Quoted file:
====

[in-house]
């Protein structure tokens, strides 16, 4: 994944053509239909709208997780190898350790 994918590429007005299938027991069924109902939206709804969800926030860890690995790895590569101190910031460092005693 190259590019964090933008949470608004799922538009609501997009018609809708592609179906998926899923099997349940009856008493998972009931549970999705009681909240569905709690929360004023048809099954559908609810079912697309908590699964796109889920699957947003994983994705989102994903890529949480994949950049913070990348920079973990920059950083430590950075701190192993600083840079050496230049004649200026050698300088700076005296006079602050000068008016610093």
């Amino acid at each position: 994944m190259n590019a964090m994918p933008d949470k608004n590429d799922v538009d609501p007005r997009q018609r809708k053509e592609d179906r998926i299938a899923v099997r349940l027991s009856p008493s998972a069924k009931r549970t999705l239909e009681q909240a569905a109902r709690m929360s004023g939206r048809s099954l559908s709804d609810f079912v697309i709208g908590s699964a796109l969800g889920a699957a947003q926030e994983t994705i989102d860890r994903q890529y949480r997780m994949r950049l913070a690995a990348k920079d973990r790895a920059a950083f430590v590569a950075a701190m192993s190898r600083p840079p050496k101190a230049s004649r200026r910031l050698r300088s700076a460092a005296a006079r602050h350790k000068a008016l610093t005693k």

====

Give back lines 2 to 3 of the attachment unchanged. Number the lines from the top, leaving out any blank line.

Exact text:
């Protein structure tokens, strides 16, 4: 994944053509239909709208997780190898350790 994918590429007005299938027991069924109902939206709804969800926030860890690995790895590569101190910031460092005693 190259590019964090933008949470608004799922538009609501997009018609809708592609179906998926899923099997349940009856008493998972009931549970999705009681909240569905709690929360004023048809099954559908609810079912697309908590699964796109889920699957947003994983994705989102994903890529949480994949950049913070990348920079973990920059950083430590950075701190192993600083840079050496230049004649200026050698300088700076005296006079602050000068008016610093």
């Amino acid at each position: 994944m190259n590019a964090m994918p933008d949470k608004n590429d799922v538009d609501p007005r997009q018609r809708k053509e592609d179906r998926i299938a899923v099997r349940l027991s009856p008493s998972a069924k009931r549970t999705l239909e009681q909240a569905a109902r709690m929360s004023g939206r048809s099954l559908s709804d609810f079912v697309i709208g908590s699964a796109l969800g889920a699957a947003q926030e994983t994705i989102d860890r994903q890529y949480r997780m994949r950049l913070a690995a990348k920079d973990r790895a920059a950083f430590v590569a950075a701190m192993s190898r600083p840079p050496k101190a230049s004649r200026r910031l050698r300088s700076a460092a005296a006079r602050h350790k000068a008016l610093t005693k």